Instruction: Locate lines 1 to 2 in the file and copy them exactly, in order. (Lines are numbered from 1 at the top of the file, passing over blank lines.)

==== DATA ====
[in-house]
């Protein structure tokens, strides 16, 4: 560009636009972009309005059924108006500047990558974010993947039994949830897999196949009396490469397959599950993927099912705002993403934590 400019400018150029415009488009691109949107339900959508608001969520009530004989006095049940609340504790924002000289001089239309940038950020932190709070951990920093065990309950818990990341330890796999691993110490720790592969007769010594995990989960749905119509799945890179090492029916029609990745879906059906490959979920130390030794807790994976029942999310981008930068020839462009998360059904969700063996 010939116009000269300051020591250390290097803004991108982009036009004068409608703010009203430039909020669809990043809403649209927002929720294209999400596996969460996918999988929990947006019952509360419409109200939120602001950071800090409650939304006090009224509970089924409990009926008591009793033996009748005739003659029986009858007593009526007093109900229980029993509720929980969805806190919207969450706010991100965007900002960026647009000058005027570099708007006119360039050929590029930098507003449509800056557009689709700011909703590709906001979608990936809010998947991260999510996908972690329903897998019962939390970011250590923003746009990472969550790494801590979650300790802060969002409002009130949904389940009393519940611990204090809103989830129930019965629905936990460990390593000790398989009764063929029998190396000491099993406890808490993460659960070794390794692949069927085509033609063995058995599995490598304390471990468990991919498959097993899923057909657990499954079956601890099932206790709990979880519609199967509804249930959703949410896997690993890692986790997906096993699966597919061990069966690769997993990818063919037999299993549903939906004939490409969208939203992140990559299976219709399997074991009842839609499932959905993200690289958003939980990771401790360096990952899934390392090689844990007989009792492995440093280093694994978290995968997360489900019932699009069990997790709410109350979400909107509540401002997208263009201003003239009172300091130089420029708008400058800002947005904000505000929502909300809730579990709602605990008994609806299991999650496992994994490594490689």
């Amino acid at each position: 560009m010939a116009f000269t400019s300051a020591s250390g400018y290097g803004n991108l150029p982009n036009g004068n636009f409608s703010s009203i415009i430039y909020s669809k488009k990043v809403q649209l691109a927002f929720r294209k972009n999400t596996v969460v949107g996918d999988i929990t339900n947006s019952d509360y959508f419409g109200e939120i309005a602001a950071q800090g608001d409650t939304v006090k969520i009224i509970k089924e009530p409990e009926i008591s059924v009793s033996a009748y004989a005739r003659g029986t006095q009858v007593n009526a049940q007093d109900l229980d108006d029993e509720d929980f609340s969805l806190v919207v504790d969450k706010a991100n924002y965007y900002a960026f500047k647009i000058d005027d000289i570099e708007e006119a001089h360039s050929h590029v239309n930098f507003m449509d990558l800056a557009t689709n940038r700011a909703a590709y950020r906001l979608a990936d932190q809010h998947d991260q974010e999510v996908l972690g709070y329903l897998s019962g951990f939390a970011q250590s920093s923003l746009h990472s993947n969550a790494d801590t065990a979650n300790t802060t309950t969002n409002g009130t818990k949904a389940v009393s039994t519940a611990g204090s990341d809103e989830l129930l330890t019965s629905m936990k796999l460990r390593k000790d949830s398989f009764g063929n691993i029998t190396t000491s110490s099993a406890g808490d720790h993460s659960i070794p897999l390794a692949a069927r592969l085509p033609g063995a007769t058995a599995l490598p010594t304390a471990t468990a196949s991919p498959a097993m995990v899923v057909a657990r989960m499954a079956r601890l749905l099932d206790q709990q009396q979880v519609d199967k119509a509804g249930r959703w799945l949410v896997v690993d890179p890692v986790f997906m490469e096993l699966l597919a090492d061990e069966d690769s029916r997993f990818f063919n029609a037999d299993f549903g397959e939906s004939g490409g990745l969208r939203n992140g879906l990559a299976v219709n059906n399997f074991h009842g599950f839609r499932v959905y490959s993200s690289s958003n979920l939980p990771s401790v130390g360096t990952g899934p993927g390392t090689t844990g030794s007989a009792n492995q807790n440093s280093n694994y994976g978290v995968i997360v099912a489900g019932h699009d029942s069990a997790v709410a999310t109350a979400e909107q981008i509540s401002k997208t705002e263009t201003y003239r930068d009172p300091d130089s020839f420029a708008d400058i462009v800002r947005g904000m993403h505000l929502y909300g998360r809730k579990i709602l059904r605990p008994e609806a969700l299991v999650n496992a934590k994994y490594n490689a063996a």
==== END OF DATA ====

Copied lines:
[in-house]
């Protein structure tokens, strides 16, 4: 560009636009972009309005059924108006500047990558974010993947039994949830897999196949009396490469397959599950993927099912705002993403934590 400019400018150029415009488009691109949107339900959508608001969520009530004989006095049940609340504790924002000289001089239309940038950020932190709070951990920093065990309950818990990341330890796999691993110490720790592969007769010594995990989960749905119509799945890179090492029916029609990745879906059906490959979920130390030794807790994976029942999310981008930068020839462009998360059904969700063996 010939116009000269300051020591250390290097803004991108982009036009004068409608703010009203430039909020669809990043809403649209927002929720294209999400596996969460996918999988929990947006019952509360419409109200939120602001950071800090409650939304006090009224509970089924409990009926008591009793033996009748005739003659029986009858007593009526007093109900229980029993509720929980969805806190919207969450706010991100965007900002960026647009000058005027570099708007006119360039050929590029930098507003449509800056557009689709700011909703590709906001979608990936809010998947991260999510996908972690329903897998019962939390970011250590923003746009990472969550790494801590979650300790802060969002409002009130949904389940009393519940611990204090809103989830129930019965629905936990460990390593000790398989009764063929029998190396000491099993406890808490993460659960070794390794692949069927085509033609063995058995599995490598304390471990468990991919498959097993899923057909657990499954079956601890099932206790709990979880519609199967509804249930959703949410896997690993890692986790997906096993699966597919061990069966690769997993990818063919037999299993549903939906004939490409969208939203992140990559299976219709399997074991009842839609499932959905993200690289958003939980990771401790360096990952899934390392090689844990007989009792492995440093280093694994978290995968997360489900019932699009069990997790709410109350979400909107509540401002997208263009201003003239009172300091130089420029708008400058800002947005904000505000929502909300809730579990709602605990008994609806299991999650496992994994490594490689």